These surveys cover studies of stellar evolution, Milky Way science, galaxy evolution and cosmology. In synergy with the European Space Agency's Gaia satellite, WEAVE's MOS mode will be used to obtain spectra of several million stars in the disc and halo of our host galaxy, enabling the development of Milky Way archaeology. Nearby and distant galaxies, some detected by the LOFAR radiotelescope, will be studied for their growth history. And quasars will be used as beacons to map the spatial distribution and interaction of gas and galaxies when the universe was only about 20% of its present age.

The ING will also make 30% of the time available for projects competitively selected from among those proposed by astronomers in ING partner countries. These projects will take advantage of WEAVE's versatility to provide quick answers to immediate questions. There are also channels for programmes that jointly exploit WEAVE and the diverse capabilities of the telescopes of the Canary Islands Observatories such as the 10.4 metre Gran Telescopio Canarias.

WEAVE's construction has been funded by the Science and Technology Facilities Council (STFC, UK), the Netherlands Research School for Astronomy (NOVA, NL), the Dutch Science Foundation (NWO, NL), the Isaac Newton Group of Telescope (ING, UK/NL/ES), the Astrophysical Institute of the Canaries (IAC, ES), the Ministry of Economy and Competitiveness (MINECO, ES), the Ministry of Science and Innovation (MCI), the European Regional Development Fund (ERDF), the National Institute for Astrophysics (INAF, IT), the French National Centre for Scientific Research (CNRS, FR), Paris Observatory – University of Paris Science and Letters (FR), Besançon Observatory (FR), Region île de France (FR), Region Franche-Comté (FR), Instituto Nacional de Astrofísica, Óptica y Electrónica (INAOE, MX), National Council for Science and Technology (CONACYT, MX), Lund Observatory (SE), Uppsala University (SE), the Leibniz Institute AIP (DE), Max-Planck Institute for Astronomy (MPIA, DE), University of Pennsylvania (US), and Konkoly Observatory (HU).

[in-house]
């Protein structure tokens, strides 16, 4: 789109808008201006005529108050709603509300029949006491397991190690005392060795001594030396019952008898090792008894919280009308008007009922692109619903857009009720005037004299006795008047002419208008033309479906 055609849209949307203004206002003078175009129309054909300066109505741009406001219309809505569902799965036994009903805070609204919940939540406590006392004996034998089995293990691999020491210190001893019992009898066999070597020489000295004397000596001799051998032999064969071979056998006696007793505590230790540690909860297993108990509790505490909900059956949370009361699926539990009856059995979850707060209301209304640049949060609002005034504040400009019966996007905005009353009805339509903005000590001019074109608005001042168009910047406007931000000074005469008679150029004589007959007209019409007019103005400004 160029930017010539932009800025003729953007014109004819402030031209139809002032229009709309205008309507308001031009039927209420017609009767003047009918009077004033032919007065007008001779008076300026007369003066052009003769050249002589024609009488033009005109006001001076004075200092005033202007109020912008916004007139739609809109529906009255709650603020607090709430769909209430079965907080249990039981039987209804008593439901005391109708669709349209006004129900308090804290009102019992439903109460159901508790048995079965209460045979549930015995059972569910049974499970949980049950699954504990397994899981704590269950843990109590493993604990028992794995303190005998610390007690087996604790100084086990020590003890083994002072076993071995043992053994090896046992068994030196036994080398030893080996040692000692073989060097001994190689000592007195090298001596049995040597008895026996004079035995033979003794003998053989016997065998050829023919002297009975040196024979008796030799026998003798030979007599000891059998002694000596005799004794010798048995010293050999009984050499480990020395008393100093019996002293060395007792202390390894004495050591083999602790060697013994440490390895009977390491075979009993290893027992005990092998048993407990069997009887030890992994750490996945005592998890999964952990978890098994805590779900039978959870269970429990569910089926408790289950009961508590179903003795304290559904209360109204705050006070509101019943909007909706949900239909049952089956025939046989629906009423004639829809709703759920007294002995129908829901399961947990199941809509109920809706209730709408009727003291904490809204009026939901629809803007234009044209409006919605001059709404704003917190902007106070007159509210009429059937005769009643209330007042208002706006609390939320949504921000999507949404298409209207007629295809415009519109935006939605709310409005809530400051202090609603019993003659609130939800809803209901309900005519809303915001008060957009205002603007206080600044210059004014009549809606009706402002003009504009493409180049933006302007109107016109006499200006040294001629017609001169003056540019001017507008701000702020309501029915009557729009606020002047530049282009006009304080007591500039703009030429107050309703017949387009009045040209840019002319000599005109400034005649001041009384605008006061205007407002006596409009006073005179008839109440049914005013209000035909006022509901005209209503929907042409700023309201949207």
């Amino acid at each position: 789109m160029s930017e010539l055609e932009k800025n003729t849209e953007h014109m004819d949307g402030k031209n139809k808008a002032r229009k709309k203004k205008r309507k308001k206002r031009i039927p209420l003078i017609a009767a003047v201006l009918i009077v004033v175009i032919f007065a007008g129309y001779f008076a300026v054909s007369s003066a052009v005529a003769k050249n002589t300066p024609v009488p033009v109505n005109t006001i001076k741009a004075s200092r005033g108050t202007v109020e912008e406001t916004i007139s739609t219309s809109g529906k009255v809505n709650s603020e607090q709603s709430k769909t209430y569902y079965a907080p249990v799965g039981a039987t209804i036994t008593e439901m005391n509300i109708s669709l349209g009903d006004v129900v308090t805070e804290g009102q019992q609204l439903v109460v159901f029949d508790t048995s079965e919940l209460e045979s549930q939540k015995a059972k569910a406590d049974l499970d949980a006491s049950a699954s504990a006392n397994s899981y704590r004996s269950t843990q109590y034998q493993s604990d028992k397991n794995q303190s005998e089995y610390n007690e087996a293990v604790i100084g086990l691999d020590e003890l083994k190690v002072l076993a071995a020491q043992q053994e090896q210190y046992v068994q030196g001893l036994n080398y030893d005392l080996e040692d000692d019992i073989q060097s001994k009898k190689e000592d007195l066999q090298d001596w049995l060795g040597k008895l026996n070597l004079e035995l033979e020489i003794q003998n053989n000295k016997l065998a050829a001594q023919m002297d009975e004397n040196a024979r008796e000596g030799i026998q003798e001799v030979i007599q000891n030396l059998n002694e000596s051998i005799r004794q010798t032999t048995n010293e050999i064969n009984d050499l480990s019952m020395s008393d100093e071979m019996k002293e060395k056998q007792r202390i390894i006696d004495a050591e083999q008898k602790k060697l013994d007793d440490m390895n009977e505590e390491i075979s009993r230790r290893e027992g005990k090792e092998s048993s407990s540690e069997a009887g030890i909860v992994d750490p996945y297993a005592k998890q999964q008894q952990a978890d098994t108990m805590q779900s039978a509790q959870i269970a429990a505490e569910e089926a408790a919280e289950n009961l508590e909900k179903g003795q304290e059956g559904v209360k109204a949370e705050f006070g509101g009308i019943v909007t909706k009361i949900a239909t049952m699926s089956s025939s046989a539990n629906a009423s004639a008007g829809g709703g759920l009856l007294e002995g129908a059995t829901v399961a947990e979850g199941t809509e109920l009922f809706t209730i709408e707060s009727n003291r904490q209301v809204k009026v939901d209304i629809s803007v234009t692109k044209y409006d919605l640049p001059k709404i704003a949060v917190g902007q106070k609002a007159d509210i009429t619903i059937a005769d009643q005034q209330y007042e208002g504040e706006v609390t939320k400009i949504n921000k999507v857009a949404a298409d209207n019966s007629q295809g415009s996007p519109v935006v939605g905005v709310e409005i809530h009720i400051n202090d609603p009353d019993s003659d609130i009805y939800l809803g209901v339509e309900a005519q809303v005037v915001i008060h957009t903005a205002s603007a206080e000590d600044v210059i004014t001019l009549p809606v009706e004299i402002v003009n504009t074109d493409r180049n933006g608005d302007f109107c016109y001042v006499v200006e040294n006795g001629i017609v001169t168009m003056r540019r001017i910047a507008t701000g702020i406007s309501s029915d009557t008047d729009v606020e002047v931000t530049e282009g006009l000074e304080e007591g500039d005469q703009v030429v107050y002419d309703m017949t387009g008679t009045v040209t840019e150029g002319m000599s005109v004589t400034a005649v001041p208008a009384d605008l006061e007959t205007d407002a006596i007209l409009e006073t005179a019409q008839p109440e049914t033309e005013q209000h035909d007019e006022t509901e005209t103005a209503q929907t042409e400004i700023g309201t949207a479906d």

Shoko Jin et al., 2022, "The wide-field, multiplexed, spectroscopic facility WEAVE: Survey design, overview, and simulated implementation", MNRAS, accepted for publication. http://arxiv.org/abs/2212.03981



Instituto de Astrofísica de Andalucía (IAA-CSIC)
Unidad de Divulgación y Comunicación
Silbia López de Lacalle - sll[arroba]iaa.es - 958230676